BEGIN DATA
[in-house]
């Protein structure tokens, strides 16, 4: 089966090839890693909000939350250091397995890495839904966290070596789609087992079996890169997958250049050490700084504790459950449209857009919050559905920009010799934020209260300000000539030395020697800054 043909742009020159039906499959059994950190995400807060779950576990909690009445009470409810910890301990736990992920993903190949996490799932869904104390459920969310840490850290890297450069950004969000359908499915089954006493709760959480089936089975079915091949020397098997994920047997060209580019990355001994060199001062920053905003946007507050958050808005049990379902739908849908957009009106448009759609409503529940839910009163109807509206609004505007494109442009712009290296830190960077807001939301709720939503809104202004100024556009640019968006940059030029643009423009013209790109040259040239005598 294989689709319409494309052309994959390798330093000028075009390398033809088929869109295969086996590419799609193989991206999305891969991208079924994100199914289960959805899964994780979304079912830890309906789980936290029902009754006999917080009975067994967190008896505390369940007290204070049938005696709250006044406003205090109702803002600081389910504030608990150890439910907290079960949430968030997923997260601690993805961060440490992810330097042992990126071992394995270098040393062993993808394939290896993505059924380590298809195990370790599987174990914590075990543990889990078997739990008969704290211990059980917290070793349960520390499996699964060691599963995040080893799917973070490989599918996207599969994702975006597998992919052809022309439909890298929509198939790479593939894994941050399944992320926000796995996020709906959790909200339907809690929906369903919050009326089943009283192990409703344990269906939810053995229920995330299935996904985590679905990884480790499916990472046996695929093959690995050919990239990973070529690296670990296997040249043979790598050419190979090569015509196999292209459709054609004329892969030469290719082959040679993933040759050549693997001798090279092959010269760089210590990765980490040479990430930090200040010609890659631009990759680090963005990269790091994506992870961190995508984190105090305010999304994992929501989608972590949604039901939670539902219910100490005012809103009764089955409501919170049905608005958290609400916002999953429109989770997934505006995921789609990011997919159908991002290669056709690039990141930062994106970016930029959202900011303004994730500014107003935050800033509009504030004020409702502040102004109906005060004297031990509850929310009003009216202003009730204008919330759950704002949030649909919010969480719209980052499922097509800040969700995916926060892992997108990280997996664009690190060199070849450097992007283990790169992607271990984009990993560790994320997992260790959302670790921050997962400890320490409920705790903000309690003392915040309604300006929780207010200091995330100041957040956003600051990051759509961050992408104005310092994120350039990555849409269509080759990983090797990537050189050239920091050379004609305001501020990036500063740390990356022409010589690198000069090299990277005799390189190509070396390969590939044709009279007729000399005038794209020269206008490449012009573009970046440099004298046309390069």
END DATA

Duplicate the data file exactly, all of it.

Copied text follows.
[in-house]
């Protein structure tokens, strides 16, 4: 089966090839890693909000939350250091397995890495839904966290070596789609087992079996890169997958250049050490700084504790459950449209857009919050559905920009010799934020209260300000000539030395020697800054 043909742009020159039906499959059994950190995400807060779950576990909690009445009470409810910890301990736990992920993903190949996490799932869904104390459920969310840490850290890297450069950004969000359908499915089954006493709760959480089936089975079915091949020397098997994920047997060209580019990355001994060199001062920053905003946007507050958050808005049990379902739908849908957009009106448009759609409503529940839910009163109807509206609004505007494109442009712009290296830190960077807001939301709720939503809104202004100024556009640019968006940059030029643009423009013209790109040259040239005598 294989689709319409494309052309994959390798330093000028075009390398033809088929869109295969086996590419799609193989991206999305891969991208079924994100199914289960959805899964994780979304079912830890309906789980936290029902009754006999917080009975067994967190008896505390369940007290204070049938005696709250006044406003205090109702803002600081389910504030608990150890439910907290079960949430968030997923997260601690993805961060440490992810330097042992990126071992394995270098040393062993993808394939290896993505059924380590298809195990370790599987174990914590075990543990889990078997739990008969704290211990059980917290070793349960520390499996699964060691599963995040080893799917973070490989599918996207599969994702975006597998992919052809022309439909890298929509198939790479593939894994941050399944992320926000796995996020709906959790909200339907809690929906369903919050009326089943009283192990409703344990269906939810053995229920995330299935996904985590679905990884480790499916990472046996695929093959690995050919990239990973070529690296670990296997040249043979790598050419190979090569015509196999292209459709054609004329892969030469290719082959040679993933040759050549693997001798090279092959010269760089210590990765980490040479990430930090200040010609890659631009990759680090963005990269790091994506992870961190995508984190105090305010999304994992929501989608972590949604039901939670539902219910100490005012809103009764089955409501919170049905608005958290609400916002999953429109989770997934505006995921789609990011997919159908991002290669056709690039990141930062994106970016930029959202900011303004994730500014107003935050800033509009504030004020409702502040102004109906005060004297031990509850929310009003009216202003009730204008919330759950704002949030649909919010969480719209980052499922097509800040969700995916926060892992997108990280997996664009690190060199070849450097992007283990790169992607271990984009990993560790994320997992260790959302670790921050997962400890320490409920705790903000309690003392915040309604300006929780207010200091995330100041957040956003600051990051759509961050992408104005310092994120350039990555849409269509080759990983090797990537050189050239920091050379004609305001501020990036500063740390990356022409010589690198000069090299990277005799390189190509070396390969590939044709009279007729000399005038794209020269206008490449012009573009970046440099004298046309390069």